Tuesday, April 28, 2009

"Much Ado About Nothing" - one of my all-time favorites

For some time, Kenneth Branagh got the "golden calf" treatment. Men and women everywhere worshiped him as the greatest contribution to film in a decade. Many trumpeted him as the person who was single-handedly reviving Shakespeare for the 90s (and uneducated Americans).

Others adored his good looks. And many felt that he was the next Lawrence Olivier, for obvious reasons (great Shakespearean films, good looks, quality acting).

But like the American obsession with Australia in the 1980's, that star has faded. The man is undoubtedly skilled, but some folks confused remarkable talent with perfection, and KB is certainly not perfection. Why do I feel less impressed than before?

I'll take 4 sentences to expound: KB was dating Helena Bonham Carter (who wouldn't?) long before divorcing Emma Thompson (big no-no). He directed and starred in the vomitous "Frankenstein" with DeNiro (I need Mylanta just thinking of it). And he created an awful 4-hour "Hamlet" that made Mel Gibson's the best film version in my generation. These sins stand beside his "Wild Wild West" atrocities - urp, that did it, I need a bucket...

Ok, I'm back - I brushed and gargled - and finally getting to the bloody review. Though I feel KB is way over-rated, 1993's "Much Ado About Nothing" IS just about perfect. It's not hard to see why he was heralded as the second coming of William S : the scenery is magnificent, the score pulls you in, the casting shows inspired choices and letter-perfect acting (save one "dude").

To me, this may be the last good thing Branagh directed. I love love love this movie, got the DVD as soon as I could, and watch it less often than presidents are elected. It will never get old for me, and I'm willing to help that by watching on special occasions only.

The plot of Shakespeare's comedy, in brief: Claudio returns from war, with his comrades. He proposes to Hero, possibly the hottest girl ever. Everyone is friendly, welcoming, the women of the town happy to talk to brave, single, men... But Benedick (Branagh) and Beatrice (Thompson) get into verbal brawls all the time. Upon learning that B & B were intimate, everyone conspires to make them fall madly in love.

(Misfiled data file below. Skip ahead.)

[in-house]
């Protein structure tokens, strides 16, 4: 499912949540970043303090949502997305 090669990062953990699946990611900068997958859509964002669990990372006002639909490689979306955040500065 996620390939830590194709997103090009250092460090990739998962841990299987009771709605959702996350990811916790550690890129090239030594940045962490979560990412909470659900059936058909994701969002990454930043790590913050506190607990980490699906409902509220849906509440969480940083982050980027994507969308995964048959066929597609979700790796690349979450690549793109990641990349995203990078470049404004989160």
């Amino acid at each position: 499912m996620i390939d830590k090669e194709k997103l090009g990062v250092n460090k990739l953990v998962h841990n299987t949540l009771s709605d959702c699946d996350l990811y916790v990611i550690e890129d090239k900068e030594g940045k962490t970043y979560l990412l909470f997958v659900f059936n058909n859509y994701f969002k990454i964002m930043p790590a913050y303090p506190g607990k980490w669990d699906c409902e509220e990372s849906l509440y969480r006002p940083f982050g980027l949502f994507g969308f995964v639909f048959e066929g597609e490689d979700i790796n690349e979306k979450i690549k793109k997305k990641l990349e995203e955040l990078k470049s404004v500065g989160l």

Some things go right, some things go wrong, some things go right again. It's funny, romantic, and dramatic (in the best way).

Every year, thousands of high school students struggle as they read Shakespeare for the first time. Some think it's dumb, some dull, others think it's cool... But most have trouble connecting with the words, despite footnotes. If they're lucky, they have teachers that stress this vital fact: plays are supposed to be seen, not read - much less read by distracted kids in a hormonal and emotional crisis.

Of course, plays are written to be performed, not read; for old plays, the necessity is even greater. One reason is that it's hard to imagine the entire content of a play in one's mind; only the location and players for each scene are conveyed outside of dialogue. And [Scene IV, airport lavatory, enter Senator Craig and Undercover Cop] gets your imagination going way more than examples from real plays.

More importantly, the work of a skilled actor can convey the meaning of words faster and better than a footnote, especially unfamiliar words. Stopping to read "Bodkin: a dagger" is both dry and pulls you out of the story. Movies are often taken to be as poor a substitute for reading as for going to plays - this flick is certainly an exception.

The entire film was shot in Italy's Tuscany region, in places with names like "Chianti" and "Florence." Every single shot shows achingly-beautiful gardens, a castle, old cobble-stoned european towns, beautiful skies. The camera work captures it all to impressive effect.

The shots run the gamut: long- and mid-range, overhead, tracking, closeups. A singing scene at the end is one long shot. Your eyes practically thank you for watching this movie. Seeing Italy was one of my major goals, and this began it for me.